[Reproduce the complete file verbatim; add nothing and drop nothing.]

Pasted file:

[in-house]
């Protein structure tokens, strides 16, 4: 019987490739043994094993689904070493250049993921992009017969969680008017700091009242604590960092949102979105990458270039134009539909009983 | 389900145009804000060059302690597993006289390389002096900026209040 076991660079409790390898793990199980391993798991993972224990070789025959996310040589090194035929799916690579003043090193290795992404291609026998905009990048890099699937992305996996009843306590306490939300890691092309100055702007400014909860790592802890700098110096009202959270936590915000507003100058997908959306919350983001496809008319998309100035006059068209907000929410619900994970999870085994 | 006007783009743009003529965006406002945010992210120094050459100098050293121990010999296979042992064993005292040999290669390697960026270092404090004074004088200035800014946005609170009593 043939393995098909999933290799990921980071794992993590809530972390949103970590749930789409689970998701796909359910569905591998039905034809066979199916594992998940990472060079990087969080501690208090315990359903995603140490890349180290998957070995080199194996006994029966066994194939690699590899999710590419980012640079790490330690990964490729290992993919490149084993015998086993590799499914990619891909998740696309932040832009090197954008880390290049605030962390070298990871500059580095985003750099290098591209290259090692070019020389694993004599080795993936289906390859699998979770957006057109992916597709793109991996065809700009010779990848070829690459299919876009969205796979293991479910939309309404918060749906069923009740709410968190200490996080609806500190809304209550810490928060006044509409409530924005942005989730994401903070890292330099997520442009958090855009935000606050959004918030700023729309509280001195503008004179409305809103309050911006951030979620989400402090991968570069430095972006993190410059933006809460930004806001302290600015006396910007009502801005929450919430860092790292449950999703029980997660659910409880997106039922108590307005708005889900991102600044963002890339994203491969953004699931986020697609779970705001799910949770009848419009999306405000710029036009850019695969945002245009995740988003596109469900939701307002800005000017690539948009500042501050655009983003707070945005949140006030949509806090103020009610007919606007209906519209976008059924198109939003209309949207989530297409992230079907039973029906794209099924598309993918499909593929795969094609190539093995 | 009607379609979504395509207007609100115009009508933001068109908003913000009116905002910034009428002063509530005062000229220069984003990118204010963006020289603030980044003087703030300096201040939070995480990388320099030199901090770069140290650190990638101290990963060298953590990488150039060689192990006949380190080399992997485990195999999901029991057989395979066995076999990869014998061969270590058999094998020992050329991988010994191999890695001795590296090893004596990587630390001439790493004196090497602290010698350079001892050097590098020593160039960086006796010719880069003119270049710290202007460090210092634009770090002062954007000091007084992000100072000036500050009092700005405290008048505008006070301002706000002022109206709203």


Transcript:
[in-house]
């Protein structure tokens, strides 16, 4: 019987490739043994094993689904070493250049993921992009017969969680008017700091009242604590960092949102979105990458270039134009539909009983 | 389900145009804000060059302690597993006289390389002096900026209040 076991660079409790390898793990199980391993798991993972224990070789025959996310040589090194035929799916690579003043090193290795992404291609026998905009990048890099699937992305996996009843306590306490939300890691092309100055702007400014909860790592802890700098110096009202959270936590915000507003100058997908959306919350983001496809008319998309100035006059068209907000929410619900994970999870085994 | 006007783009743009003529965006406002945010992210120094050459100098050293121990010999296979042992064993005292040999290669390697960026270092404090004074004088200035800014946005609170009593 043939393995098909999933290799990921980071794992993590809530972390949103970590749930789409689970998701796909359910569905591998039905034809066979199916594992998940990472060079990087969080501690208090315990359903995603140490890349180290998957070995080199194996006994029966066994194939690699590899999710590419980012640079790490330690990964490729290992993919490149084993015998086993590799499914990619891909998740696309932040832009090197954008880390290049605030962390070298990871500059580095985003750099290098591209290259090692070019020389694993004599080795993936289906390859699998979770957006057109992916597709793109991996065809700009010779990848070829690459299919876009969205796979293991479910939309309404918060749906069923009740709410968190200490996080609806500190809304209550810490928060006044509409409530924005942005989730994401903070890292330099997520442009958090855009935000606050959004918030700023729309509280001195503008004179409305809103309050911006951030979620989400402090991968570069430095972006993190410059933006809460930004806001302290600015006396910007009502801005929450919430860092790292449950999703029980997660659910409880997106039922108590307005708005889900991102600044963002890339994203491969953004699931986020697609779970705001799910949770009848419009999306405000710029036009850019695969945002245009995740988003596109469900939701307002800005000017690539948009500042501050655009983003707070945005949140006030949509806090103020009610007919606007209906519209976008059924198109939003209309949207989530297409992230079907039973029906794209099924598309993918499909593929795969094609190539093995 | 009607379609979504395509207007609100115009009508933001068109908003913000009116905002910034009428002063509530005062000229220069984003990118204010963006020289603030980044003087703030300096201040939070995480990388320099030199901090770069140290650190990638101290990963060298953590990488150039060689192990006949380190080399992997485990195999999901029991057989395979066995076999990869014998061969270590058999094998020992050329991988010994191999890695001795590296090893004596990587630390001439790493004196090497602290010698350079001892050097590098020593160039960086006796010719880069003119270049710290202007460090210092634009770090002062954007000091007084992000100072000036500050009092700005405290008048505008006070301002706000002022109206709203």